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Founded within the College of Earth and Mineral Sciences in 1986, the Earth System Science Center (ESSC) maintains a mission to describe, model, and understand the Earth's climate system. ESSC is one of seven centers supported by the Earth & Environmental Systems Institute.

The climate can be viewed as a complex interacting set of components including the oceans, atmosphere, cryosphere, and biosphere. Within the ESSC, we are engaged in studies that aim to understand both these individual components, and the interactions between them.

Our approach involves:



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NYC risks future flooding during hurricanes
ESSC graduate student Andra Reed has a new article in the Proceedings of the National Acadamies of Sciences about the impact of climate change on coastal flooding due the combined effect of storm surges from stronger hurricanes and sea level rise. ESSC director Michael Mann was a co-author on the paper.
Hurricane Gonzalo in October 2014.  Image courtesy of NASA/Earth ObservatoryESSC predicts relatively inactive North Atlantic Hurricane Season in 2015
ESSC director Dr. Michael Mann, alumnus Michael Kozar, and researcher Sonya K. Miller have released the 2015 North Atlantic Hurricane Season forecast. The prediction is for 7.5 +/- 2.7 total named tropical cyclones, which corresponds to a range between 5 and 10 storms with a best estimate of 8 named storms.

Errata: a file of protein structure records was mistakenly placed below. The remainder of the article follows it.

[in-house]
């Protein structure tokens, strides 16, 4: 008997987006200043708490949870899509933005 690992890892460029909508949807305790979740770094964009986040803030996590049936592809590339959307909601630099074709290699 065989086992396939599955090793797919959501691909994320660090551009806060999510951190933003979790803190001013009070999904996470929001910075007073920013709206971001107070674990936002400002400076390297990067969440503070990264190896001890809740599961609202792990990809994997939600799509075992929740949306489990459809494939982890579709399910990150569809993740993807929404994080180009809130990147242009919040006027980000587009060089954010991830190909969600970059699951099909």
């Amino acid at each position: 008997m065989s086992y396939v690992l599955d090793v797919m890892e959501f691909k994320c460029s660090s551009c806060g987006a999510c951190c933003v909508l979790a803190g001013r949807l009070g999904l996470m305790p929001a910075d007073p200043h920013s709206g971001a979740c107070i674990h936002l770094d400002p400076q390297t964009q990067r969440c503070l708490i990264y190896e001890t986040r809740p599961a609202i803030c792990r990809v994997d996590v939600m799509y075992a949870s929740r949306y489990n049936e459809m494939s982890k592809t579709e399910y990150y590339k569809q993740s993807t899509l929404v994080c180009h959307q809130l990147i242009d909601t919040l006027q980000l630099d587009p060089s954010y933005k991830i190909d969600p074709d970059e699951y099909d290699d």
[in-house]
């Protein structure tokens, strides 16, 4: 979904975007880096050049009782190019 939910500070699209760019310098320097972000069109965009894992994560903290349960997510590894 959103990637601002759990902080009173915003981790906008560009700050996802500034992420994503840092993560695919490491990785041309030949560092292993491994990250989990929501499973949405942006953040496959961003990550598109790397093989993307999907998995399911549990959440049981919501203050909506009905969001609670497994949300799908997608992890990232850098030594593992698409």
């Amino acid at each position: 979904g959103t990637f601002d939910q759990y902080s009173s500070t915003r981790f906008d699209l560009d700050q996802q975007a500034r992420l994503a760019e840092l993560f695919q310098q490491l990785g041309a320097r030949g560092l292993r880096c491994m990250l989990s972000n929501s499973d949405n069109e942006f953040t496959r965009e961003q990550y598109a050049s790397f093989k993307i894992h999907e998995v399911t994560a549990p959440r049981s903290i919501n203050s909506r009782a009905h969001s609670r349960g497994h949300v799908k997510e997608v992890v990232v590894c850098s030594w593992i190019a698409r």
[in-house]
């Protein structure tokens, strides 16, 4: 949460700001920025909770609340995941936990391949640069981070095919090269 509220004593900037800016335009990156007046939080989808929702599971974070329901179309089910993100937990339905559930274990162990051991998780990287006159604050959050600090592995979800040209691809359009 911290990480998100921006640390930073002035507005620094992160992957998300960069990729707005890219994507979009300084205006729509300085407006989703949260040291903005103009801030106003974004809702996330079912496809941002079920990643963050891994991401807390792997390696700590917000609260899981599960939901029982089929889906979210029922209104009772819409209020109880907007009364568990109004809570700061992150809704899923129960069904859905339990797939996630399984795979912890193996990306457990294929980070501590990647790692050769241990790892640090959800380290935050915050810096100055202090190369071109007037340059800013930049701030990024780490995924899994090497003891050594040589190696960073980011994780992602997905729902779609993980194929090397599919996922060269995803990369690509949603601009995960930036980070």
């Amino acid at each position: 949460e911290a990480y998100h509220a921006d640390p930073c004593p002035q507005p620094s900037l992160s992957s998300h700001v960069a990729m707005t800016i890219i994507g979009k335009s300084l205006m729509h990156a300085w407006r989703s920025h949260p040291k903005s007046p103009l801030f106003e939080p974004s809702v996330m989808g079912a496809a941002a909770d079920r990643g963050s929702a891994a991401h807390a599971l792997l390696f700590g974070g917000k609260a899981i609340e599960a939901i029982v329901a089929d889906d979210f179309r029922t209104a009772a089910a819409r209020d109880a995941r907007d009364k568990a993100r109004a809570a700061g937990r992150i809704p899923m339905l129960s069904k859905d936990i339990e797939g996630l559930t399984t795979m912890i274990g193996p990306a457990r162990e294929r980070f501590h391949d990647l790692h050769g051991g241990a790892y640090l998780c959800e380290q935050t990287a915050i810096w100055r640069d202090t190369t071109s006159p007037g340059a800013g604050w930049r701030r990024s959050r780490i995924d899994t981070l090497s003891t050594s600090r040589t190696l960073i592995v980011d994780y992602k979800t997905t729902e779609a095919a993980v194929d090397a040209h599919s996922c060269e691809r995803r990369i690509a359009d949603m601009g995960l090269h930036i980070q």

AMO Pattern (image credit Giorgiop2 (Own work) via Wikicommons)Interaction of ocean oscillations caused 'false pause' in global warming
ESSC researchers Dr. Byron Steinman, Dr. Michael Mann, and Sonya K. Miller have penned a paper in Science that ascribes the recent slowdown in the overall climate warming to oscillations in the oceans, specifically a downward trend in a multi-decadal cycle in the Pacific ocean.
NASA awards $30M grant to Penn State to help answer climate questions
ESSC Scientist Dr. Ken Davis will lead a NASA-funded mission to measure and quanitfy carbon-related greenhouse gas sources and sinks in order to improve our ability to predict and manage climate changes. The project is named "Atmospheric Carbon and Transport-America".